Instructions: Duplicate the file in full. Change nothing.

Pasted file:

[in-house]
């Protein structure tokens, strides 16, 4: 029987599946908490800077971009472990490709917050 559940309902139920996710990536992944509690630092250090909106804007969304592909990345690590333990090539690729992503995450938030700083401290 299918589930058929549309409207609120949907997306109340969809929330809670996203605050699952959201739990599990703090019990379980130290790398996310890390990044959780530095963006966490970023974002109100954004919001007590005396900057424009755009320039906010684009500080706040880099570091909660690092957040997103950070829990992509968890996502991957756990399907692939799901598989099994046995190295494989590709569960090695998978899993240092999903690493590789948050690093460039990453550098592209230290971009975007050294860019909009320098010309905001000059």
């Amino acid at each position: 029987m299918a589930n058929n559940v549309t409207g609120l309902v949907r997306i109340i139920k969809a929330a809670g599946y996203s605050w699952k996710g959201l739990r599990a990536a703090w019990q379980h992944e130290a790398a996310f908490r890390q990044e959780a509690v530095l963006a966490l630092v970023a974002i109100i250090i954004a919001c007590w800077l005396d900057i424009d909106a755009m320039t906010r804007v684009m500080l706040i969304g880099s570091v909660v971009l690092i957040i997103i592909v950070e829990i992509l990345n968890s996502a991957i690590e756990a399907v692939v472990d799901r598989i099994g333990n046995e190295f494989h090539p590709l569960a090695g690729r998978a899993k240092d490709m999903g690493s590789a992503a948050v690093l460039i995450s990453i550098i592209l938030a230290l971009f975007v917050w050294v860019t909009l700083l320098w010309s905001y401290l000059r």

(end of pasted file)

[in-house]
């Protein structure tokens, strides 16, 4: 029987599946908490800077971009472990490709917050 559940309902139920996710990536992944509690630092250090909106804007969304592909990345690590333990090539690729992503995450938030700083401290 299918589930058929549309409207609120949907997306109340969809929330809670996203605050699952959201739990599990703090019990379980130290790398996310890390990044959780530095963006966490970023974002109100954004919001007590005396900057424009755009320039906010684009500080706040880099570091909660690092957040997103950070829990992509968890996502991957756990399907692939799901598989099994046995190295494989590709569960090695998978899993240092999903690493590789948050690093460039990453550098592209230290971009975007050294860019909009320098010309905001000059």
């Amino acid at each position: 029987m299918a589930n058929n559940v549309t409207g609120l309902v949907r997306i109340i139920k969809a929330a809670g599946y996203s605050w699952k996710g959201l739990r599990a990536a703090w019990q379980h992944e130290a790398a996310f908490r890390q990044e959780a509690v530095l963006a966490l630092v970023a974002i109100i250090i954004a919001c007590w800077l005396d900057i424009d909106a755009m320039t906010r804007v684009m500080l706040i969304g880099s570091v909660v971009l690092i957040i997103i592909v950070e829990i992509l990345n968890s996502a991957i690590e756990a399907v692939v472990d799901r598989i099994g333990n046995e190295f494989h090539p590709l569960a090695g690729r998978a899993k240092d490709m999903g690493s590789a992503a948050v690093l460039i995450s990453i550098i592209l938030a230290l971009f975007v917050w050294v860019t909009l700083l320098w010309s905001y401290l000059r």